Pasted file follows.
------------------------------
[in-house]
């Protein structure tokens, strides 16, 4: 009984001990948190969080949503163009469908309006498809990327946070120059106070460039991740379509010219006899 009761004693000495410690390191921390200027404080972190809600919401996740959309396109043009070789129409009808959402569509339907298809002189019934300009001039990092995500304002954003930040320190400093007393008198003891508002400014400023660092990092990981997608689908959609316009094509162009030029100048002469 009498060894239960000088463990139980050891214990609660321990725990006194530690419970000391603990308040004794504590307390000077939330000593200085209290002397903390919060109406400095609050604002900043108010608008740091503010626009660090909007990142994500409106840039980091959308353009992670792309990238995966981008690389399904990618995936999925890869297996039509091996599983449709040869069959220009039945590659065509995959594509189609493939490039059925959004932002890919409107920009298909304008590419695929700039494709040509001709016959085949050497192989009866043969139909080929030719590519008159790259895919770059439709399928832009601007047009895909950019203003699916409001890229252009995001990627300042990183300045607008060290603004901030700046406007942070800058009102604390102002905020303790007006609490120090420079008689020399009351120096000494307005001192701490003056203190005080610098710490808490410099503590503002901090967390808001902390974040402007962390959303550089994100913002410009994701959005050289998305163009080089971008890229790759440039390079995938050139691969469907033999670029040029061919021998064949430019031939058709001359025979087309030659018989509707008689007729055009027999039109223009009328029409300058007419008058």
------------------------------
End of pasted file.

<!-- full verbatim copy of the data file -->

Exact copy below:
[in-house]
């Protein structure tokens, strides 16, 4: 009984001990948190969080949503163009469908309006498809990327946070120059106070460039991740379509010219006899 009761004693000495410690390191921390200027404080972190809600919401996740959309396109043009070789129409009808959402569509339907298809002189019934300009001039990092995500304002954003930040320190400093007393008198003891508002400014400023660092990092990981997608689908959609316009094509162009030029100048002469 009498060894239960000088463990139980050891214990609660321990725990006194530690419970000391603990308040004794504590307390000077939330000593200085209290002397903390919060109406400095609050604002900043108010608008740091503010626009660090909007990142994500409106840039980091959308353009992670792309990238995966981008690389399904990618995936999925890869297996039509091996599983449709040869069959220009039945590659065509995959594509189609493939490039059925959004932002890919409107920009298909304008590419695929700039494709040509001709016959085949050497192989009866043969139909080929030719590519008159790259895919770059439709399928832009601007047009895909950019203003699916409001890229252009995001990627300042990183300045607008060290603004901030700046406007942070800058009102604390102002905020303790007006609490120090420079008689020399009351120096000494307005001192701490003056203190005080610098710490808490410099503590503002901090967390808001902390974040402007962390959303550089994100913002410009994701959005050289998305163009080089971008890229790759440039390079995938050139691969469907033999670029040029061919021998064949430019031939058709001359025979087309030659018989509707008689007729055009027999039109223009009328029409300058007419008058």